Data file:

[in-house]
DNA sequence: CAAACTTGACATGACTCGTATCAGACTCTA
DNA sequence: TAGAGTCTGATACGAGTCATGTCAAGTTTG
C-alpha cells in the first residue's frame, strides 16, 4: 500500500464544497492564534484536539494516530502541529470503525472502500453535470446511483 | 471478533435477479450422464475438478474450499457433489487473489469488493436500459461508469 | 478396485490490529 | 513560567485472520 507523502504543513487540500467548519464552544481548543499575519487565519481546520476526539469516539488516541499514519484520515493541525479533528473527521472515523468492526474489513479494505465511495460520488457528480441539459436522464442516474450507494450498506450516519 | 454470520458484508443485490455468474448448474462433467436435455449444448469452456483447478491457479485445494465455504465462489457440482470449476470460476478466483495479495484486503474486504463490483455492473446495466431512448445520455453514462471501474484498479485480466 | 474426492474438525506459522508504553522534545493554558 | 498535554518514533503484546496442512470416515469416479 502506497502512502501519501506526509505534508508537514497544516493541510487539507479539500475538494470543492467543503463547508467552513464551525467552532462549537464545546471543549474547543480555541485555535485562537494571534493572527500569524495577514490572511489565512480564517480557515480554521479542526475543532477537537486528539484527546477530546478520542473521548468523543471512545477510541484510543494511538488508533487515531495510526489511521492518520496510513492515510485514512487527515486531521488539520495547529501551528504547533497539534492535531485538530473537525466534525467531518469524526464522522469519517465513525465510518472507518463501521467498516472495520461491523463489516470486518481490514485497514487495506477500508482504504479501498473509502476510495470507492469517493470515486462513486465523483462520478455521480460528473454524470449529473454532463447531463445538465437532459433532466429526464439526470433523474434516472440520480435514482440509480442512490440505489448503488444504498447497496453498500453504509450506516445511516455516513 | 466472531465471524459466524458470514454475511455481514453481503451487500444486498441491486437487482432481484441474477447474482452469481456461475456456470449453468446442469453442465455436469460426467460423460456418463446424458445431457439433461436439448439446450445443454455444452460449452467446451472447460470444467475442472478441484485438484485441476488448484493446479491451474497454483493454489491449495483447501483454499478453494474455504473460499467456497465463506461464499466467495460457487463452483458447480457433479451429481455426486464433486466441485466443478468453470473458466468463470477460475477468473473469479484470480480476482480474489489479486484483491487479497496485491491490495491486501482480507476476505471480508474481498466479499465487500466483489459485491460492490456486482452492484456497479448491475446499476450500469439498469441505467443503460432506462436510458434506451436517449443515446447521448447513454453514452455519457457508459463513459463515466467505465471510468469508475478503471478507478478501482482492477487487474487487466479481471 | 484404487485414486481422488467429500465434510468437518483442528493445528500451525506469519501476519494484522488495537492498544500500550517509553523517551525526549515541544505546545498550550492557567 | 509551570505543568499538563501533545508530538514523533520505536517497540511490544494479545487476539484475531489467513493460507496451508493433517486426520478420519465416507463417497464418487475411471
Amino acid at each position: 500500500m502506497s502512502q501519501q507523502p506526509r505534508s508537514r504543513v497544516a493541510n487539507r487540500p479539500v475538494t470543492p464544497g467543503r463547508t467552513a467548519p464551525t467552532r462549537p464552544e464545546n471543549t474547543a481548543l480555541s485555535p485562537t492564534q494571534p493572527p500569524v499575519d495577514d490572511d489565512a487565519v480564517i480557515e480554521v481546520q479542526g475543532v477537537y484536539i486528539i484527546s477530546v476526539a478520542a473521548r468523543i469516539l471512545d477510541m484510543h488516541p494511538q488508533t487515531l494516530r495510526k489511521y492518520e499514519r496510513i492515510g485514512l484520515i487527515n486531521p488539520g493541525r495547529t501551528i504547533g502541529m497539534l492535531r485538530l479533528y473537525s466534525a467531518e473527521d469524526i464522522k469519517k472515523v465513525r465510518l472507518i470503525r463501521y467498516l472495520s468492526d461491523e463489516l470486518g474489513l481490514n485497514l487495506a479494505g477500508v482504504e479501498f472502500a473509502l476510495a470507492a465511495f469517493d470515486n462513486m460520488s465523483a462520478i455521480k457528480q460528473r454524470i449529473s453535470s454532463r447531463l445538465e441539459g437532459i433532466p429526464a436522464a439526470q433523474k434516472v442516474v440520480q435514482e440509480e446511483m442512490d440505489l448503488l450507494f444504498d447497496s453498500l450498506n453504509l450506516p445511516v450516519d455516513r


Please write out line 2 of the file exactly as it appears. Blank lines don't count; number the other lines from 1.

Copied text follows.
DNA sequence: CAAACTTGACATGACTCGTATCAGACTCTA